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Nostalgia Review Video

Rewatch: Kamen Rider Kuuga

I’ll be honest, this wasn’t a rewatch for me. This was the first time I’ve seen this show, but I absolutely had to write about it, so keep reading to find out why.

Kamen Rider Kuuga is a 2000 Japanese tokusatsu series, following an unlikely hero’s struggle to stop an ancient race of evil monsters who see the killing of humans as a competitive game.

There’s a huge cast in this show, which normally I’d ramble off, but that would be a bit much. The show primarily focusses on our unlikely hero, Yusuke Godai, played by Joe Odagiri (with Kenji Tominaga as his suit actor), and his police partner Kaoru Ichijo, played by Shingo Katsurayama. As the Kamen Rider series tends to lean towards a more mature audience than the Super Sentai series, the show is packed with characters who all have meaningful relationships, contributing to the drama and realism of the show.

This show has depth, I can’t state that enough. To be honest, I watch these shows because they’re usually ridiculous and fun, and that’s what I was expecting here. That’s not to say this show isn’t fun. It is fun, but it’s also very good, shockingly good. The production values are very high for the year it premiered, the acting is great, and the characters are so grounded that you can’t help but feel for them.

In particular, Godai is absolutely the ideal hero. When we meet him, he’s simply a self-proclaimed “professional dream chaser” who wanders into his friend’s archeological dig. The dig uncovers the evil Grongi, and the Arcle, which will eventually allow him to transform into Kuuga. When his friends are attacked, the Arcle calls to Godai, and he puts it on, transforms, and fights off the Grongi without hesitation. Godai declares that his mission is to “protect everyone’s smile,” and that’s exactly what he does.

We’re all used to selfless heroes, but even our favorite heroes have moments of “Oh no, I’m going to miss my date,” or “I’m so tired from last time.” That is not the case with Godai. He relentlessly thinks of others first. Nothing in his backstory sets him up to eventually be a hero, he just accepts the responsibility and gets to work. That is not to say he doesn’t have a life outside of this. He works at his surrogate father’s restaurant and volunteers at his sister’s school, but if a Grongi is attacking someone, Godai is either fighting to stop it or still in a coma from the last fight. He also makes no effort to hide his identity. He’s always printing Kuuga’s logo on his clothes, painting it on his bike, and if he transforms in front of you, he’ll just give you a thumbs up. On the other hand, he makes no effort to tell people he’s Kuuga and capitalize on the fame. Godai is simply fighting because if he can’t stop the Grongi, people will stop smiling.

At the beginning, the police see Kuuga as another threat. Over time, lead by Ichijo, a whole team of officers, scientists, and a doctor are formed to support Kuuga. To be clear, the police are not simply here to be Worfed. They hold their own in a fight against the Grongi often, and their science team is constantly coming up with weapon advancements. Since the Grongi are playing a game to see which of them can kill the most humans in the most creative way, the police are often charged with determining the motive and method for the killings, locating the Grongi, and paving the way for Kuuga to finish it off. Throughout the series, the team, and Ichijo in particular, go from not trusting Godai to practically becoming family.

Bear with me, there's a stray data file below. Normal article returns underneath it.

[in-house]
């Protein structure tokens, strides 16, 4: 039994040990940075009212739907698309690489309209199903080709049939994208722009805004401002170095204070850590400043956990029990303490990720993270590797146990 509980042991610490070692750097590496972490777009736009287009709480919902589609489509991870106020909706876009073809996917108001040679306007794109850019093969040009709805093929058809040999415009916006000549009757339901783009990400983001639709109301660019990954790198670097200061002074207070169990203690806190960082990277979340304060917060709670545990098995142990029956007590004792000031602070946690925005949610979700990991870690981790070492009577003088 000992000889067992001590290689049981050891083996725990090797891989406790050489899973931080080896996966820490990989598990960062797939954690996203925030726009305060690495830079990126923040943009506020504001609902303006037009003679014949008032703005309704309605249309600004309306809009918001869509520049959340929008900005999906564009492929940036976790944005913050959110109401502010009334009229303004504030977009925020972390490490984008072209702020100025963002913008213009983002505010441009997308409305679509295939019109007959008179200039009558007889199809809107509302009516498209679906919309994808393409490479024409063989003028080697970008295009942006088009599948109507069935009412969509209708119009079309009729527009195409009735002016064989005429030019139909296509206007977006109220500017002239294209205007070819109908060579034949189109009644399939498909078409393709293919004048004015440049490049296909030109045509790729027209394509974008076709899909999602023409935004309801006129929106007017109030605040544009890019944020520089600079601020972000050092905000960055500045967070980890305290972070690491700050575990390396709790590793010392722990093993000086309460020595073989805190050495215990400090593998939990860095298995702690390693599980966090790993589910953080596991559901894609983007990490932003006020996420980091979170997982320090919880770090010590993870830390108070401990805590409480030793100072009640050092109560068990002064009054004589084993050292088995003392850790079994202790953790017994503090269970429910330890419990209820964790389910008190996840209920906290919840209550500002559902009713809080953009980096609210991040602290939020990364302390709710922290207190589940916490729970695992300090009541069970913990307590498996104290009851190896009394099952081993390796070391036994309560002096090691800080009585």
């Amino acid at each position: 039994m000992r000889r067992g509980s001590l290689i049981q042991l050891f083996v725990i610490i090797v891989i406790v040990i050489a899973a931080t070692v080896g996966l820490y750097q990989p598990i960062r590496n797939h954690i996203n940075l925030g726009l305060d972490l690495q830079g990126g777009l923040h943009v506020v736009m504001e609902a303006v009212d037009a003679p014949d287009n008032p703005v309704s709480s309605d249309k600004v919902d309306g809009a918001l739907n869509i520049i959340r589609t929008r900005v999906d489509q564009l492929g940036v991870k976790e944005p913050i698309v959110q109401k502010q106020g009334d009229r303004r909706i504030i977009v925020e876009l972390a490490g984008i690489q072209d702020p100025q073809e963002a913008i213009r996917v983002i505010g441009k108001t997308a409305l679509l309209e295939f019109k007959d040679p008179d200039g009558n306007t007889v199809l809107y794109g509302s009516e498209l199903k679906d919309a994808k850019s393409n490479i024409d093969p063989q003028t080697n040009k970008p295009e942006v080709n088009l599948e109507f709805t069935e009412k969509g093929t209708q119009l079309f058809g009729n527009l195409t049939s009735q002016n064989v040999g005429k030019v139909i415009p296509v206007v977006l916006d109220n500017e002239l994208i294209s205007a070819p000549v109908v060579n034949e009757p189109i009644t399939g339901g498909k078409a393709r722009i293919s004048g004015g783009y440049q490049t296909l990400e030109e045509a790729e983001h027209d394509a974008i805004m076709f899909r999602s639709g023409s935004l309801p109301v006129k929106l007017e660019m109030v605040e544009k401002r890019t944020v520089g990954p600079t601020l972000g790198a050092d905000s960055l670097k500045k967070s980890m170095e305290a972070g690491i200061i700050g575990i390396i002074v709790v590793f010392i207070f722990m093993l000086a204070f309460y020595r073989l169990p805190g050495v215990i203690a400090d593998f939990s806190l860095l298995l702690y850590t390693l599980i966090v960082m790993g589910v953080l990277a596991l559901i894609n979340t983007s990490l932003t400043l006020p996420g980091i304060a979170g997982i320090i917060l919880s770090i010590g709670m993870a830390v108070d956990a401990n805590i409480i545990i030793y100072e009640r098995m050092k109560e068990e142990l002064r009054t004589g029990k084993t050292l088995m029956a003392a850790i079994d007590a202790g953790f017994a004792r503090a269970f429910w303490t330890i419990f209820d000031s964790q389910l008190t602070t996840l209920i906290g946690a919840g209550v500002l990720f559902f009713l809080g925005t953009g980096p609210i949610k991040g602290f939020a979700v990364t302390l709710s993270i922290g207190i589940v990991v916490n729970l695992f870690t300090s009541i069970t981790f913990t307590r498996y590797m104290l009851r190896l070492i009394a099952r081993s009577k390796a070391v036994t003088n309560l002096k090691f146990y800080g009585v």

I cannot state enough, this is a good show, it is a shockingly good show. It’s easy to care about every character, and though the formula is often “monster appears and is defeated,” you’ll find plenty of engaging content between the margins.

You can stream Kamen Rider Kuuga for free on Shout! Factory TV. If you want to try one episode, check out Revival (the same episode embedded first in this review), which is the first one, because no matter which episode you start with, you’ll keep watching. If you need a smaller taste before diving in, I’ve posted several GIFs, mostly because Godai is so GIF-able. I was really expecting something ridiculous and fun with this show, but instead I saw something very good and fun. I hope you’re just as surprised as I was!

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Nostalgia Review Video

Rewatch: Tenspeed and Brown Shoe

Tenspeed and Brown Shoe is a 1980 detective series that is simply a joy to watch. Perhaps best know these days for starring Saturn Award-winner Jeff Goldblum in his first lead TV role, the series also stars Tony Award-winner Ben Vereen in his first lead TV role.

The series followers Vereen’s E.L. “Tenspeed” Turner and Goldblum’s Lionel “Brown Shoe” Whitney as they start a detective agency in Los Angeles. Turner is an ex-con, working off his parole as a detective. Whitney is an ex-accountant, enamored by detective novels. The two are a perfect fit for each other. Whitney often takes the most dangerous cases, seeking to claim the glamour of his fictional detective hero, and Turner constantly comes to his rescue with his far more experienced people skills. In a sense, Turner is the brains of the team while Whitney is the heart. Without Whitney, Turner would be happy to chase down missing pets and run background checks, never doing anything as daring as saving lives. And, without Turner, Whitney would probably be dead by now, walking into a gun fight or saying the wrong thing to the wrong person. The two quickly build up a solid detective agency and become the best of friends.